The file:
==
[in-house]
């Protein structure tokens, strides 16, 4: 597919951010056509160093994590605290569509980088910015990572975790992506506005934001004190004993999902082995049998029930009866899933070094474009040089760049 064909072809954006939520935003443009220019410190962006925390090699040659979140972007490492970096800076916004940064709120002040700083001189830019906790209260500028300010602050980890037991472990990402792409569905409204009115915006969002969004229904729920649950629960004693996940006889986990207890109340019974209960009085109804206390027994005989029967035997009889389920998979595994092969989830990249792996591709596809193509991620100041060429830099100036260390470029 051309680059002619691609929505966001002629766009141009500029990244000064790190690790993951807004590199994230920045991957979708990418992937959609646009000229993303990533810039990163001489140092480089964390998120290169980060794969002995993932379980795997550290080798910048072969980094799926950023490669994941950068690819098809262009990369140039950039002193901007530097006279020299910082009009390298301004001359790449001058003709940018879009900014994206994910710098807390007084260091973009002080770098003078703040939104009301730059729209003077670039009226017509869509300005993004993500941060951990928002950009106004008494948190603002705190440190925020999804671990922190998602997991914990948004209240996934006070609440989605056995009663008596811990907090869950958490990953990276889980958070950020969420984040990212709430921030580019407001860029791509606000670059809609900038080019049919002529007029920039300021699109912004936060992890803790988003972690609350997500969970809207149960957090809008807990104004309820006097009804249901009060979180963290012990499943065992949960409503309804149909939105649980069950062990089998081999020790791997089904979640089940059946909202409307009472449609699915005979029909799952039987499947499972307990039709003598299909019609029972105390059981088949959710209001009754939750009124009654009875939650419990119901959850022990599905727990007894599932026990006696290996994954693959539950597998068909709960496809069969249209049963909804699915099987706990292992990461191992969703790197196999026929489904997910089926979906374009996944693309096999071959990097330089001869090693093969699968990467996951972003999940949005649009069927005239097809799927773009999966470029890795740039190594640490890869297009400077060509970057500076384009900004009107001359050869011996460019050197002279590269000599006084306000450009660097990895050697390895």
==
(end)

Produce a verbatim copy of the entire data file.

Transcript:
[in-house]
């Protein structure tokens, strides 16, 4: 597919951010056509160093994590605290569509980088910015990572975790992506506005934001004190004993999902082995049998029930009866899933070094474009040089760049 064909072809954006939520935003443009220019410190962006925390090699040659979140972007490492970096800076916004940064709120002040700083001189830019906790209260500028300010602050980890037991472990990402792409569905409204009115915006969002969004229904729920649950629960004693996940006889986990207890109340019974209960009085109804206390027994005989029967035997009889389920998979595994092969989830990249792996591709596809193509991620100041060429830099100036260390470029 051309680059002619691609929505966001002629766009141009500029990244000064790190690790993951807004590199994230920045991957979708990418992937959609646009000229993303990533810039990163001489140092480089964390998120290169980060794969002995993932379980795997550290080798910048072969980094799926950023490669994941950068690819098809262009990369140039950039002193901007530097006279020299910082009009390298301004001359790449001058003709940018879009900014994206994910710098807390007084260091973009002080770098003078703040939104009301730059729209003077670039009226017509869509300005993004993500941060951990928002950009106004008494948190603002705190440190925020999804671990922190998602997991914990948004209240996934006070609440989605056995009663008596811990907090869950958490990953990276889980958070950020969420984040990212709430921030580019407001860029791509606000670059809609900038080019049919002529007029920039300021699109912004936060992890803790988003972690609350997500969970809207149960957090809008807990104004309820006097009804249901009060979180963290012990499943065992949960409503309804149909939105649980069950062990089998081999020790791997089904979640089940059946909202409307009472449609699915005979029909799952039987499947499972307990039709003598299909019609029972105390059981088949959710209001009754939750009124009654009875939650419990119901959850022990599905727990007894599932026990006696290996994954693959539950597998068909709960496809069969249209049963909804699915099987706990292992990461191992969703790197196999026929489904997910089926979906374009996944693309096999071959990097330089001869090693093969699968990467996951972003999940949005649009069927005239097809799927773009999966470029890795740039190594640490890869297009400077060509970057500076384009900004009107001359050869011996460019050197002279590269000599006084306000450009660097990895050697390895």